The cat-flap is silent. A half-eaten bag of treats lies unfinished on the kitchen shelf. There are no loud meows in the middle of the night.
Our beloved, adored little Bill is gone, killed by a hit and run driver on Thursday 22 September. He was only four years old.
My heart is not so much broken as shattered into a million tiny pieces. The thought of never again seeing him trot happily down the garden path or covering him in kisses breaks my heart. Repeatedly.
Our house, once so full of life, feels empty.
My grief is just as strong as it has been when I’ve lost friends and family. It’s different, but only because all grief is as unique as the relationship you mourn.
I’ve come to the realisation that the void we leave is directly proportional to the joy and love we give. And Bill gave us so much of both.
The bond we have with our pets is unique and can be closer than many human bonds. We often talk to our furry friends more openly than we do anyone else – telling them our fears, our insecurities, our dreams. I’ve cried in front of my cats at times I would never have let another human see my tears.
It is now that I find myself trying to believe in an afterlife again, because the alternative, that I will simply never see him again, hurts too much. I want to believe that when I die I will cross to a new world. I will see a small little figure trotting toward me from out of the mist, tail up, chirruping away with excitement.
Bill was one of a kind and we loved him from the first moment we saw him at the Animal Shelter. We had a new name in mind, but the animal shelter had given him the name Bill and we decided it was unfair to change it on a whim. Besides, it just seemed to suit him. He was happy-go-lucky, fun, dependable.
As much as I love the ‘fuck you’ attitude many cats have, Bill was never like that. He was always unfailingly happy to see us, whether we were coming in from work or collecting him from the cat hotel after a three week holiday.
He would purr and meow so loudly, but he also made wonderful little Bill sounds that I’ve never heard another cat make. He would ‘meep meep’ like the roadrunner and chirrup away happily, telling us about his day.
He would sleep on his back, limbs akimbo, and from time to time curl in on himself. He had the most insanely cute way of putting his paws over his eyes when he did this, like he was playing peekaboo. It would melt my heart every time.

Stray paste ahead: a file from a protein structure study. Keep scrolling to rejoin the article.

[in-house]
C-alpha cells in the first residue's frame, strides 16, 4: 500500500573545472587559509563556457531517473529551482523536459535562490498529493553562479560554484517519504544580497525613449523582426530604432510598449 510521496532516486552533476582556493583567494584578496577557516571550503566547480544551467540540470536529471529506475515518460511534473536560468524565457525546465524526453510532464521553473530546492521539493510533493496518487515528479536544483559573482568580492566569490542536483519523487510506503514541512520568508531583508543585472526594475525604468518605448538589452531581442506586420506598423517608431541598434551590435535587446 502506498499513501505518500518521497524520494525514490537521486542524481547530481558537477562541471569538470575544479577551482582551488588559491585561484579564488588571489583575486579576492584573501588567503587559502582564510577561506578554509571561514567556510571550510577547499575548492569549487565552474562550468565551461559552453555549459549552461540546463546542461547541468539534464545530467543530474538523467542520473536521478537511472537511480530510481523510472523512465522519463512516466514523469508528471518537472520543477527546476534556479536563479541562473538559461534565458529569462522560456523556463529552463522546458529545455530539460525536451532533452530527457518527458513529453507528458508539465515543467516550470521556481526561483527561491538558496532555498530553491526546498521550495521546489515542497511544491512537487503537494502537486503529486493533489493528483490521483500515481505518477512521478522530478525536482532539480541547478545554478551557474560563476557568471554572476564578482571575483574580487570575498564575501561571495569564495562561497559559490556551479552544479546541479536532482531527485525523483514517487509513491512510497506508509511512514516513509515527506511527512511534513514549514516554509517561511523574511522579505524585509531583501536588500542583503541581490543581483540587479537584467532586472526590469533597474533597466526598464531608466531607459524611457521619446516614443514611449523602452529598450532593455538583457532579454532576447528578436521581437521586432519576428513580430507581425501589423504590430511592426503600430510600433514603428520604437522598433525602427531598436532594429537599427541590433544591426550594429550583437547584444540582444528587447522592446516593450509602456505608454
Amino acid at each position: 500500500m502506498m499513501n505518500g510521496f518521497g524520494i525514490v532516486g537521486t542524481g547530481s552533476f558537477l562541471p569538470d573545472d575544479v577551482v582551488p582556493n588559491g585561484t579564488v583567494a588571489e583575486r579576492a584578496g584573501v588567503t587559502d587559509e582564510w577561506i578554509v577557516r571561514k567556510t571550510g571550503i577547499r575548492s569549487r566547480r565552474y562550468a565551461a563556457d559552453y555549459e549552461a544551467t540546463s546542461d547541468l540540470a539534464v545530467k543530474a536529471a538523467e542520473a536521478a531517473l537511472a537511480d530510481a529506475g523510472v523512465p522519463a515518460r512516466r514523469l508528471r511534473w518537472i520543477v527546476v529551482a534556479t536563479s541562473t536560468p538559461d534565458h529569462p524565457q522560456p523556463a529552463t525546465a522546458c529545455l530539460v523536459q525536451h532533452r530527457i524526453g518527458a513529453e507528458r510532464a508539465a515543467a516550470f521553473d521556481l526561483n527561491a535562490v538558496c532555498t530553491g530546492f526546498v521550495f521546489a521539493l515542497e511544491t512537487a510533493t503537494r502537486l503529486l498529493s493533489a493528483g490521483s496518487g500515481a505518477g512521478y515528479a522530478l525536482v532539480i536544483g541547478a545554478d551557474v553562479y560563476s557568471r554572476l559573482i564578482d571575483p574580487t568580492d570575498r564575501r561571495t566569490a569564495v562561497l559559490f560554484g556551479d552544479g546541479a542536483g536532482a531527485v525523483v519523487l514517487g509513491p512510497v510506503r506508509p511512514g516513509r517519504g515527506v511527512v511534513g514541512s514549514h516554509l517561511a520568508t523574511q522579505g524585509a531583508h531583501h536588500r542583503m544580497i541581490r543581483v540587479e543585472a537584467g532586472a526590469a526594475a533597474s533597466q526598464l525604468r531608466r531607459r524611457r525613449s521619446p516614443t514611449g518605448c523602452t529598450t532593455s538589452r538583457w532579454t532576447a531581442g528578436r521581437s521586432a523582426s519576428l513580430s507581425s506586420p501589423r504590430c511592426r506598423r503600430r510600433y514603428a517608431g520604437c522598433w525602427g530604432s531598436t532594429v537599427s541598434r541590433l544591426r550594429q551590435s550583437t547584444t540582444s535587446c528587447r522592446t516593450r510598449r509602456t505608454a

A couple of weeks after we got him I hurt my back. One evening I had a warm bath in an attempt to ease the pain. He jumped onto the side of the bath to say hello and see what I was doing. I was anxious. I was in too much pain to move my limbs out the way quickly if he fell in. He would panic and my legs would be shredded. I braced myself.
Unsurprisingly, he fell in. Surprisingly, he was completely calm. He patiently waited for me to lift him out (I couldn’t move very quickly) and then started cleaning himself.
It was about then I realised we’d adopted the most awesome cat the world had ever known.
He followed me when I went to feed the hedgehog on the last few evenings we had together. As I made my way back up the garden, he’d hide behind things and then jump out at me when I passed. God, that little cat could make me laugh.
I see him everywhere, his favourite sleeping spots (there were many), his toys, his fur on the carpet, his beds and blankets, his scratching posts. He is everywhere, but he is not here.
He filled our hearts, lives and home with so much joy and love. Without him, they all feel empty.
We know that this will hurt for a long time. It’s hard to imagine life without our happy little friend. But we’ve decided that we will pay tribute to his short life by trying to ‘be more Bill’.
Bill was always loving, playful and full of joy. He never held a grudge (when I accidentally shut him in the garage overnight) and he didn’t sweat the small stuff (like falling in the bath). We think he had a pretty amazing attitude to life. The world needs more Bills.
So, my littlest, favouritest buddy, if there is an afterlife (and I really, really, really hope there is), be happy and have fun, but wait for me. We’re going to have a lifetime of cuddles to make up for. I’ll bring treats.
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